MADISON, WI (WTAQ) - Wisconsin patients are less likely than others to get serious infections while they’re in the hospital.
An annual report by the state Public Health Division shows that Wisconsin hospitals have dramatically reduced some of the most serious patient infections to below the national average.
For example, Wisconsin hospitals had an average of less than one intensive care patient who was infected by dirty or contaminated needles in 2012. That was 56 percent below the national average of one.
Urinary tract infections from catheters were 13 percent lower in Wisconsin than the national norm.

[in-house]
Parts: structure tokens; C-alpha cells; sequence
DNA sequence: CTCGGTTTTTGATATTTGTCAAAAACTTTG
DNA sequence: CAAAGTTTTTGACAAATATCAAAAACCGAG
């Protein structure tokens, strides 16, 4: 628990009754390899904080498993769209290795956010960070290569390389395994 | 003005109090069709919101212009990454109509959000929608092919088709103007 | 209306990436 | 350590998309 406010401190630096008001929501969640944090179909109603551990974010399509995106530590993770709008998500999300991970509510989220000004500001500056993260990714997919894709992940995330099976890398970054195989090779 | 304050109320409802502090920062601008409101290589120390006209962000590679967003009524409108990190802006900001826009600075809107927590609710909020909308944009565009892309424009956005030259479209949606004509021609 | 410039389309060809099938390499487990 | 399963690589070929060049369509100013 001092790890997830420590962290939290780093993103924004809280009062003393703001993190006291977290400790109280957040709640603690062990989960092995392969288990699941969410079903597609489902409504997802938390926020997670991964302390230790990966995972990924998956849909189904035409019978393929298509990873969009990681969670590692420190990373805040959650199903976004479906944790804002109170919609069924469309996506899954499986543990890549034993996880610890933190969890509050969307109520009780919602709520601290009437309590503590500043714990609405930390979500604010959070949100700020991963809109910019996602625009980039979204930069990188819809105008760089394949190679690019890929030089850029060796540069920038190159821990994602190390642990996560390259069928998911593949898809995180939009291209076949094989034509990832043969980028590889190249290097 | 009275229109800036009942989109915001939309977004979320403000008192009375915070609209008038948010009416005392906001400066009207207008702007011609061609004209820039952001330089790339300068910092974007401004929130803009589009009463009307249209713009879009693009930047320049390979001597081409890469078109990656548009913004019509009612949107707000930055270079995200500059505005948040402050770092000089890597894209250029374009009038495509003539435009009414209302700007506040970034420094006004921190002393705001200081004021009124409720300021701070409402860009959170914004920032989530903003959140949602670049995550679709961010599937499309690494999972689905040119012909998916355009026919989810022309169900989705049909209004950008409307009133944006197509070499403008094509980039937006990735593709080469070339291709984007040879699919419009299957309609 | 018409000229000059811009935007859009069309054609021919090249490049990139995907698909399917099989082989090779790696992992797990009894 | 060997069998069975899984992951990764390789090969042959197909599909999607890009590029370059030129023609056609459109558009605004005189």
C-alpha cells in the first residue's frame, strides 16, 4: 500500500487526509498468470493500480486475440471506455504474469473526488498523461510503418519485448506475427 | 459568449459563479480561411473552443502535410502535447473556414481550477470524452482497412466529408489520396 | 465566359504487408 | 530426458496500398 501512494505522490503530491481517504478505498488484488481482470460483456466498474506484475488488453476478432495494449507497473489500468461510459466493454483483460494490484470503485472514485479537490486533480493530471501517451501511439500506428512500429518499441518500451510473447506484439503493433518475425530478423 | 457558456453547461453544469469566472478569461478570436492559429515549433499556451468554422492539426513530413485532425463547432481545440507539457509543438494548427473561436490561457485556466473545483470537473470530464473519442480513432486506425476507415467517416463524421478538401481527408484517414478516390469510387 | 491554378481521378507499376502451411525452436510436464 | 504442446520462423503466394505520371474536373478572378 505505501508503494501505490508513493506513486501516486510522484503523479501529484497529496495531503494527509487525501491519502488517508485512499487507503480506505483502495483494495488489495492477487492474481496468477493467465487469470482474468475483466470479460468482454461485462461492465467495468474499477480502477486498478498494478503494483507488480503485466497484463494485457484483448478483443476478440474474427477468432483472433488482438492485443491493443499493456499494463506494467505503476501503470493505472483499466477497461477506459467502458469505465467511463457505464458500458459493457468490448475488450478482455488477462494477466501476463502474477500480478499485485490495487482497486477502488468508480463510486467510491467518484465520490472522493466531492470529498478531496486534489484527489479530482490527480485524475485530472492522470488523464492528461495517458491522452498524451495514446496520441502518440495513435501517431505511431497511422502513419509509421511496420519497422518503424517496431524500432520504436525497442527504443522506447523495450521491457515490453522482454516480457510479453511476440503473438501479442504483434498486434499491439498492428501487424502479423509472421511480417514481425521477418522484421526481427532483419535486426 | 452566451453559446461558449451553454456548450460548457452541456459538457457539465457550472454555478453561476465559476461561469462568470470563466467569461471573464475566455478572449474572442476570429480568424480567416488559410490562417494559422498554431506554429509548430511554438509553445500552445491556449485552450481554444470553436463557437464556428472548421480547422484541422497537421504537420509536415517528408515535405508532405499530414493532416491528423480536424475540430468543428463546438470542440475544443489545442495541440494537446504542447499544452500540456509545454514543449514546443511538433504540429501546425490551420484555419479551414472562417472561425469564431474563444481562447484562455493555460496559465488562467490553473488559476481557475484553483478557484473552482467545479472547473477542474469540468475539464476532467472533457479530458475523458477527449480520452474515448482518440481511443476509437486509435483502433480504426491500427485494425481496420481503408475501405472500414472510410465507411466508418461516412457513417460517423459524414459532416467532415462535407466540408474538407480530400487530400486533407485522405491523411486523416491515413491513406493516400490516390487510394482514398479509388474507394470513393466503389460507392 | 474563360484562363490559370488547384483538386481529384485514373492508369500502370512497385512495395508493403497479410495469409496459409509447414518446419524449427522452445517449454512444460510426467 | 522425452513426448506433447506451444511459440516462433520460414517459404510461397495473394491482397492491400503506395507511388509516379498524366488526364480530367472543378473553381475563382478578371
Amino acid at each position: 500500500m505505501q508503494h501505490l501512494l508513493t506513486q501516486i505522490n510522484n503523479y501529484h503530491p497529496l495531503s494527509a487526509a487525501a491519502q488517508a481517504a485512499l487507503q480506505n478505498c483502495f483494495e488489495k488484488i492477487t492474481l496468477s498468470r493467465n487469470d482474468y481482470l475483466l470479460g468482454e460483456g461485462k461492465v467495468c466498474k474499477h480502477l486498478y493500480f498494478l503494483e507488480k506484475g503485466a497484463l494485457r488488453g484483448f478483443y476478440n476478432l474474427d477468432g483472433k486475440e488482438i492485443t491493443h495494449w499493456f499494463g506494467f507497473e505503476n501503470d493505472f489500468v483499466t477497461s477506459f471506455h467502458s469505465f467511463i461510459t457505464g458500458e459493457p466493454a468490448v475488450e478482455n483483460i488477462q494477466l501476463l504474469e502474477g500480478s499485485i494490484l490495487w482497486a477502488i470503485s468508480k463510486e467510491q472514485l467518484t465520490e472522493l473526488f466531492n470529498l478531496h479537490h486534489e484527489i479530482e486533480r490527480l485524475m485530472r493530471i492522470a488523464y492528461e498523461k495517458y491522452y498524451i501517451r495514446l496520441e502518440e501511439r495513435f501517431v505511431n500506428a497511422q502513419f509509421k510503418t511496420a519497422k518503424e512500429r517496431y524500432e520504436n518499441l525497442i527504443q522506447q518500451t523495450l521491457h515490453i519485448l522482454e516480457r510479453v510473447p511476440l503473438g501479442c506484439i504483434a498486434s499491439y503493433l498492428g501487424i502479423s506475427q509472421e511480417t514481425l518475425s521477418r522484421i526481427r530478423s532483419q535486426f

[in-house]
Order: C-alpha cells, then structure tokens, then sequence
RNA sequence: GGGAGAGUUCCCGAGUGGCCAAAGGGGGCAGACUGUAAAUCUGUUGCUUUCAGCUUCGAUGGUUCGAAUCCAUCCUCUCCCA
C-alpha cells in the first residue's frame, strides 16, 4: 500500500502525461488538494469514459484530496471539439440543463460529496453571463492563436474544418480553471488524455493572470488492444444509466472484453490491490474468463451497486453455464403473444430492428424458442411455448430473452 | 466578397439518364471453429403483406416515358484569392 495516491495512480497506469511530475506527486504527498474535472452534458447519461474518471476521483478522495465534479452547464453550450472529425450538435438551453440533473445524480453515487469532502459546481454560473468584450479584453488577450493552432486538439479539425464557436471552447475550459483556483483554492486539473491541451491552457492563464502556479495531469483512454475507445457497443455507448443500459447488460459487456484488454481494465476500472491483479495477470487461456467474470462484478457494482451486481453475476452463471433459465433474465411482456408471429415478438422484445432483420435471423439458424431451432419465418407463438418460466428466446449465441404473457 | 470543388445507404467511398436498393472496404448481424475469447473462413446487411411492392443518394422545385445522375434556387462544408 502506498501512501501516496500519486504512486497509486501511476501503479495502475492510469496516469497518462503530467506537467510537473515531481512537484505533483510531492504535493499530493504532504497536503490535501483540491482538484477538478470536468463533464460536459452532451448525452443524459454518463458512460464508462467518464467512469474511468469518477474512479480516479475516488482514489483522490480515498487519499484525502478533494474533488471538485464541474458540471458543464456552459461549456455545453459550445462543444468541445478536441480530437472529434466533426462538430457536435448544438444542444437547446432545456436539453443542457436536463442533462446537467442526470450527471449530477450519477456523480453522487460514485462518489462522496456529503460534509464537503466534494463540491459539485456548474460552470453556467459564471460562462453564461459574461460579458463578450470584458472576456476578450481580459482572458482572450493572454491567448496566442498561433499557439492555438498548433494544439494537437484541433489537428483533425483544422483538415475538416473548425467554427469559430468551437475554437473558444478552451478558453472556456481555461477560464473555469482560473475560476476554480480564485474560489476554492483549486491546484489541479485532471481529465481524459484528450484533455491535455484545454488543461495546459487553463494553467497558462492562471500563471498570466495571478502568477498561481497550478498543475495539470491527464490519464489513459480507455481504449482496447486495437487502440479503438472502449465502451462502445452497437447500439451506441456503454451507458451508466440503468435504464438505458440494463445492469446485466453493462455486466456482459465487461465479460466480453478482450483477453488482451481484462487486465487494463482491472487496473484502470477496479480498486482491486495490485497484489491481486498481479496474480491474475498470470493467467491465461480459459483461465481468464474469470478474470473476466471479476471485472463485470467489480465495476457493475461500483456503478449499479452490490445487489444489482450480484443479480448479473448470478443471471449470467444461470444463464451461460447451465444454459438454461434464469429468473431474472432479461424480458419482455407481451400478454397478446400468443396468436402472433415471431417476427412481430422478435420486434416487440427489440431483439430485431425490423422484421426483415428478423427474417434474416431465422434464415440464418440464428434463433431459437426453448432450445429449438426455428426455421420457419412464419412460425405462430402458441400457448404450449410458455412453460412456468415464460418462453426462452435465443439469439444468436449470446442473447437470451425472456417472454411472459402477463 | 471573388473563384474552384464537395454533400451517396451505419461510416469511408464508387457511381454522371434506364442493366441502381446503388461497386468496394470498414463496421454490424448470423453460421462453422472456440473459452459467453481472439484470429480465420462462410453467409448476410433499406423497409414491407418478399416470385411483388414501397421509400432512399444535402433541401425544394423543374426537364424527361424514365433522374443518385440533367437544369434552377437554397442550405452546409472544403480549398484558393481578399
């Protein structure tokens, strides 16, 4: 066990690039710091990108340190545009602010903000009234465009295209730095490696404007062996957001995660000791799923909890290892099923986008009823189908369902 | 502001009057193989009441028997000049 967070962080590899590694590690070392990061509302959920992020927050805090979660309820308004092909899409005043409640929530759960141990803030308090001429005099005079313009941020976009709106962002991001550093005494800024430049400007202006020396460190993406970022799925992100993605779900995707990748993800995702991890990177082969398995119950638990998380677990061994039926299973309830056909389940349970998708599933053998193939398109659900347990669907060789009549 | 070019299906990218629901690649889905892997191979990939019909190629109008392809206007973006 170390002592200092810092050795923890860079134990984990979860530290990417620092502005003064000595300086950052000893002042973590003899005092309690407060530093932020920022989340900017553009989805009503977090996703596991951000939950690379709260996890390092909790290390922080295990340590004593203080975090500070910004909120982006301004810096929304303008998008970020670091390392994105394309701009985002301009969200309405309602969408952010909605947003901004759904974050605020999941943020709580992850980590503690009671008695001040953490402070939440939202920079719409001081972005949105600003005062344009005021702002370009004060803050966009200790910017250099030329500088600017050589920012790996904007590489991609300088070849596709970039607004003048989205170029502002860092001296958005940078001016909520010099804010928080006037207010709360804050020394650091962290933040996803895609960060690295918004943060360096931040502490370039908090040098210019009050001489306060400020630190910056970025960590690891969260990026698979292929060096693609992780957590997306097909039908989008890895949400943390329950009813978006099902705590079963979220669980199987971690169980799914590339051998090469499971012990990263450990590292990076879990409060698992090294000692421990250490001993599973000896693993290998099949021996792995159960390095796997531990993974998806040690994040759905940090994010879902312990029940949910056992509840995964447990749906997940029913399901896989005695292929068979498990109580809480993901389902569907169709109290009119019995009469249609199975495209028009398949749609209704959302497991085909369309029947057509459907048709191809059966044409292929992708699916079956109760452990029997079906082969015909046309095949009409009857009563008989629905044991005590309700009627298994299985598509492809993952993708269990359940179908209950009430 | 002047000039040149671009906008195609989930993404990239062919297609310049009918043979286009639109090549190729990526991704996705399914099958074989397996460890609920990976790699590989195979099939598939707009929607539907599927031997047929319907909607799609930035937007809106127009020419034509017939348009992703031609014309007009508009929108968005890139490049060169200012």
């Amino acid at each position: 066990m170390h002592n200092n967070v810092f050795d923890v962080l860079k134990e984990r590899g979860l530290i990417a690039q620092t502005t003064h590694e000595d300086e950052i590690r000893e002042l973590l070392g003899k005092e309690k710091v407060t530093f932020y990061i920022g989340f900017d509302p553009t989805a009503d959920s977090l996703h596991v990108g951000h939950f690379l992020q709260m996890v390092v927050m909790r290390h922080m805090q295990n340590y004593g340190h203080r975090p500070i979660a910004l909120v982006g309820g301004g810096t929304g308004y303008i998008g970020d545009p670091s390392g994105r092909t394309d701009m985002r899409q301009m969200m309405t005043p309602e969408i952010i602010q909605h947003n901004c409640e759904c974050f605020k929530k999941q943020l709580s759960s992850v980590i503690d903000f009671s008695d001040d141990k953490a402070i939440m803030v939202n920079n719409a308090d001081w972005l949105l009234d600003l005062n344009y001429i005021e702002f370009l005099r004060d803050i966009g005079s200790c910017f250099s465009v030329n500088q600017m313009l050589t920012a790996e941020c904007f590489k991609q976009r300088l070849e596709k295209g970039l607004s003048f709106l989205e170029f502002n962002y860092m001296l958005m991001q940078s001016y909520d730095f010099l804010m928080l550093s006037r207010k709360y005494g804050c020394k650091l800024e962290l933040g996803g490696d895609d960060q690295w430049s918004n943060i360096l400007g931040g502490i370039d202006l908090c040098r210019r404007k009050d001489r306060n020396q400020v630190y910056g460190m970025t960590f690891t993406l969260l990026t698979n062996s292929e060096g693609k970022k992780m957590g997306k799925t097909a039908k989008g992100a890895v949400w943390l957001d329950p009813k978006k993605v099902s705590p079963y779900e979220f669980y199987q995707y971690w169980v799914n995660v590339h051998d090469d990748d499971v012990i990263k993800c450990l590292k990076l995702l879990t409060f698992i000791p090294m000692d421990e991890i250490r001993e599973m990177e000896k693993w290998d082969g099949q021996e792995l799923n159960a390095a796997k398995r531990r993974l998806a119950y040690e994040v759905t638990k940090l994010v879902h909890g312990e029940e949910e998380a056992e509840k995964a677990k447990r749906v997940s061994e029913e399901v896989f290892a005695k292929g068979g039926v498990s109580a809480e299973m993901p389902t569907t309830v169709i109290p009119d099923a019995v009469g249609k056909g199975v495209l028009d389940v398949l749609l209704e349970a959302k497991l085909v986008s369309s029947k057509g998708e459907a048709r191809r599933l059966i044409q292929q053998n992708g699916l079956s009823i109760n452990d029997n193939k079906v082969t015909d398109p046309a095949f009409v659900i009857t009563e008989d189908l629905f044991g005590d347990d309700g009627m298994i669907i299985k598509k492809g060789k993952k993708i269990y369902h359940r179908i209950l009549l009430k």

Brenda Ehlert of St. Elizabeth Hospital in Appleton says medical staffers are doing a better job of washing their hands before they touch patients – and that’s the biggest reason for the drop in infections.
Ehlert tells the Appleton Post-Crescent it’s an ongoing mission to shorten a patient’s hospital stays. She says, “Every day a patient stays in a hospital is another day they’re at risk for infection.”